created by DAVOR SISOVIC


Jules Verne dedicated his novel "Mathias Sandorf" to Alexandre Dumas jr., his very good friend. Dedication was also pointed to the memory of Alexandre Dumas (father), author of legendary novel "Count Monte Cristo". In a dedication-letter adressed to Dumas junior, Jules Verne stated that he tried to make Mathias Sandorf as a Monte-Cristo of "Voyages Extraordinaires". Verne's dedication and answer by Alexandre Dumas jr. were published as an opening of many editions of the novel "Mathias Sandorf", including also a Croatian 1988 edition.


Jules Verne had a lot of travellings, mostly with his yacht "Saint Michel".  In couple of interviews Verne mentioned that the inspiration for the novel "Mathias Sandorf" came during one (undated) family cruising with "Saint Michel" over the Mediterreanean, when he visited Tanger and Malta; and during another Mediterreanean cruising at 1878, with his friends Raoul Duval, Hetzel jr. and his brother Paul. Unfortunately, I don't have informations whether Verne visited Adriatic sea during these cruises; so I'll appreciate any information about if Jules Verne had oportunity to see, at least from the sea, Dubrovnik, Boka Kotorska, Rovinj, Lim channel, Istrian coast, so Croatian landscapes and places described in "Mathias Sandorf".


Describes of Pazin, of his thousand years old castle and of underground cave called Pazinska jama (or Foiba di Pisino), places mentioned in novel "Mathias Sandorf" as a scenery for very important parts of the plot, were available to Jules Verne in years before he wrote this novel. Regarding the fact that Verne, in "Mathias Sandorf", mentioned travellor and writer Charles Yriarte, it's possible that Verne knew for Yriarte's works about Adriatic coast. Besides, Verne and Yriarte knew each other. Charles Yriarte wrote about Pazin, his castle and cave "Pazinska jama", in his works  "Les Bords de l'Adriatique" (Ports of Adriatic) - (Hachette, Paris 1878.) and "Trieste e l'Istria" (Trieste and Istria) - (Hachette, Paris 1875.). In his book "Les Bords de L’Adriatique" Yriarte published one very nice panoramic drawing of Pazin, with a gorge of "Pazinska jama" cave in a first plan. Besides his other impressions from Pazin, Charles Yriarte very carefully described architectonic look of the old castle and views down the gorge, talking about his own feelings of fear and respect to the mysterious deep he saw while looking over the castle's window. Yriarte mentioned also an contemporary episode when a young count Esdorff, official of local municipality, entered the underground lake in "Pazinska jama" cave with a little boat, but couldn't reach it's end. Also, Yriarte repeated a contemporary belief that the water of river Pazincica, after miles of underground flow through "Pazinska jama" cave, comes up again on the surface in a Lim channel (or Lim bay), at the western coast of Istria; and that's the way where also Verne's heroes had passed.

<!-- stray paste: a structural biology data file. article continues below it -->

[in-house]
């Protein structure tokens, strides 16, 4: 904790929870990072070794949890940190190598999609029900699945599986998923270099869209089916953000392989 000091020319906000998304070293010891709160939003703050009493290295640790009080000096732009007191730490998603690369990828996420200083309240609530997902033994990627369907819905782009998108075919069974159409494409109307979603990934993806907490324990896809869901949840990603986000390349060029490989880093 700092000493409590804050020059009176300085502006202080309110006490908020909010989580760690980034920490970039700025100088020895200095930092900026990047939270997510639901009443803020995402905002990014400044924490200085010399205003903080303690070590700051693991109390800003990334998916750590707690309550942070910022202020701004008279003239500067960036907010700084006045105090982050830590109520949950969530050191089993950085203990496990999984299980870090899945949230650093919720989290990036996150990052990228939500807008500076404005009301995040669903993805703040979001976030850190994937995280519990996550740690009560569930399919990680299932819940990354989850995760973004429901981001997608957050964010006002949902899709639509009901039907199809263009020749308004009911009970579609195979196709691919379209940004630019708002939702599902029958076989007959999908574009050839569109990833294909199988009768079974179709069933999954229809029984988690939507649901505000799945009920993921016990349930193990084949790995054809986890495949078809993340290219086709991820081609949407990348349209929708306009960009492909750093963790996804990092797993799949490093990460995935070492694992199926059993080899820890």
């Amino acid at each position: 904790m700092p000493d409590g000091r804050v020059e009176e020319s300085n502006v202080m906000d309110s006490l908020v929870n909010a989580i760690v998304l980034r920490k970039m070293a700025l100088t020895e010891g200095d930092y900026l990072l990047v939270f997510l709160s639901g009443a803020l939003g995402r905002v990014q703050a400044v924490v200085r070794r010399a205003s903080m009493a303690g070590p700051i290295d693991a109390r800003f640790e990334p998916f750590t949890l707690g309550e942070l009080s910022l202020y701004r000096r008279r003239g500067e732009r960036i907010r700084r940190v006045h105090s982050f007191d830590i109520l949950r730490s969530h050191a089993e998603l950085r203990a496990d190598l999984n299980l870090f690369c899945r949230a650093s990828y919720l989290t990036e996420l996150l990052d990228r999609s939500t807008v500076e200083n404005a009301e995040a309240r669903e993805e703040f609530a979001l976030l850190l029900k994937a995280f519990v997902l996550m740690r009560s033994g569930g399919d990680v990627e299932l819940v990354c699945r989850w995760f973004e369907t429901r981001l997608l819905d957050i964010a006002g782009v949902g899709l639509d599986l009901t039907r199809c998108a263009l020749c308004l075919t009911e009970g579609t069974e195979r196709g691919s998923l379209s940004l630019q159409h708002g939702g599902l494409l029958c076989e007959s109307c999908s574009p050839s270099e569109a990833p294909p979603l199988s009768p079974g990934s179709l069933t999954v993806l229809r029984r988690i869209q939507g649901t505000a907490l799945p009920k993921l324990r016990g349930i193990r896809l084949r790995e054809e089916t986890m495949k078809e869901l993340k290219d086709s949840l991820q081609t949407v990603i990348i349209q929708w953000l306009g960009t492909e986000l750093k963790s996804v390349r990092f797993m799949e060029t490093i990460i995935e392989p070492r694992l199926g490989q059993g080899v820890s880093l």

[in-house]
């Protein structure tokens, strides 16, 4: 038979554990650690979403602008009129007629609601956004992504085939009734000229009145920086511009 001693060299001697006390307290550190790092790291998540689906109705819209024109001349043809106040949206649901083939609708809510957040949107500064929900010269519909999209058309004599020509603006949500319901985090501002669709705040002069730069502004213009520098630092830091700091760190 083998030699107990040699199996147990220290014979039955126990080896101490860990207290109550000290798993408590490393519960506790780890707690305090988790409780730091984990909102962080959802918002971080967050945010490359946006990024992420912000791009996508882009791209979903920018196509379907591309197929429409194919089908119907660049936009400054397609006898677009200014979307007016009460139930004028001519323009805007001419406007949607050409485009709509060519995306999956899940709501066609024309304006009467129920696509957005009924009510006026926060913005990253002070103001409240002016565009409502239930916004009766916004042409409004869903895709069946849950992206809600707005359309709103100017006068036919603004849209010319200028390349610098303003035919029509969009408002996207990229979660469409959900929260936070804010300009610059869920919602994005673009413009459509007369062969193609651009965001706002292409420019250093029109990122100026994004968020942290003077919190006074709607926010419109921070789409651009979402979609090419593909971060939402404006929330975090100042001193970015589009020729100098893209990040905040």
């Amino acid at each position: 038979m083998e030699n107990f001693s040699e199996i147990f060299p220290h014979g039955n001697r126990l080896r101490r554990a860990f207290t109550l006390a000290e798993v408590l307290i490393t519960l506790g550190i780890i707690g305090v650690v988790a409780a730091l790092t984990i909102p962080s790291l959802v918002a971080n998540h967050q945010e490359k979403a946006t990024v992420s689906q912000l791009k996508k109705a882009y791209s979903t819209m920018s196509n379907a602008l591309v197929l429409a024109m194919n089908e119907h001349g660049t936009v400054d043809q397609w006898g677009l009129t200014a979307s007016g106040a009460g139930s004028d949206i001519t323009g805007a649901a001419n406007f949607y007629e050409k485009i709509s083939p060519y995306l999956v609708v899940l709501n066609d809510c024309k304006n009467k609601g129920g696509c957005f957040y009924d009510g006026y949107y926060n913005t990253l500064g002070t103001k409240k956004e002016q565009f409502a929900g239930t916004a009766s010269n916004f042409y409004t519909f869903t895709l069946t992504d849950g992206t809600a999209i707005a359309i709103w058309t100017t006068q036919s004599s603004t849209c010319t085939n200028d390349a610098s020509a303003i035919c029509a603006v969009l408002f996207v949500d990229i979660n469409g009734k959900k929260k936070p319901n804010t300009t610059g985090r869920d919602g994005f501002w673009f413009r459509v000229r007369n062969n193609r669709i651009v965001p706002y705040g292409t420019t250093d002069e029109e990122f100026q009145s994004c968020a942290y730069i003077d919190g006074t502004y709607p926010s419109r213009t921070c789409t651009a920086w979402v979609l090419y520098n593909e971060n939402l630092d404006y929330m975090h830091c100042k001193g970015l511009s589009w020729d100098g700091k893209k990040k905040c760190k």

Famous about his very pedant and detailed preparations for every of his novel, Jules Verne used to collect all available informations about places he was up to describe. While preparing to write a huge, three-volumes novel "Mathias Sandorf", Jules Verne wrote a letter to contemporary mayor of Pazin, Giuseppe Cech, asking for more detailed facts that he could find in Yriarte's works. Giuseppe Cech answered the letter, and sent to Jules Verne also a photographies of landscape with gorge, old castle, and old parts of town. I believe that, thanks to these photographies, Leon Benett, illustrator of "Mathias Sandorf", could draw an very realistic picture of old castle in Pazin, placed on the edge of a high rock with a deep gorge and a river flowing to the underground. Well, two years after, Jules Verne sent a first print of "Mathias Sandorf" to his correspondent from Pazin, with hand-writen dedication: "Au Podestat de Pisino - Hommage de l’auteur - Jules Verne - Paris, 22 novembre 1885.". This relationship between Jules Verne and mayor of Pazin Giuseppe Cech was enlighted for a first time at book "La Foiba di Pisino" by Nerina Feresini (Trieste, 1972.).

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Last Updated: 1998. June 12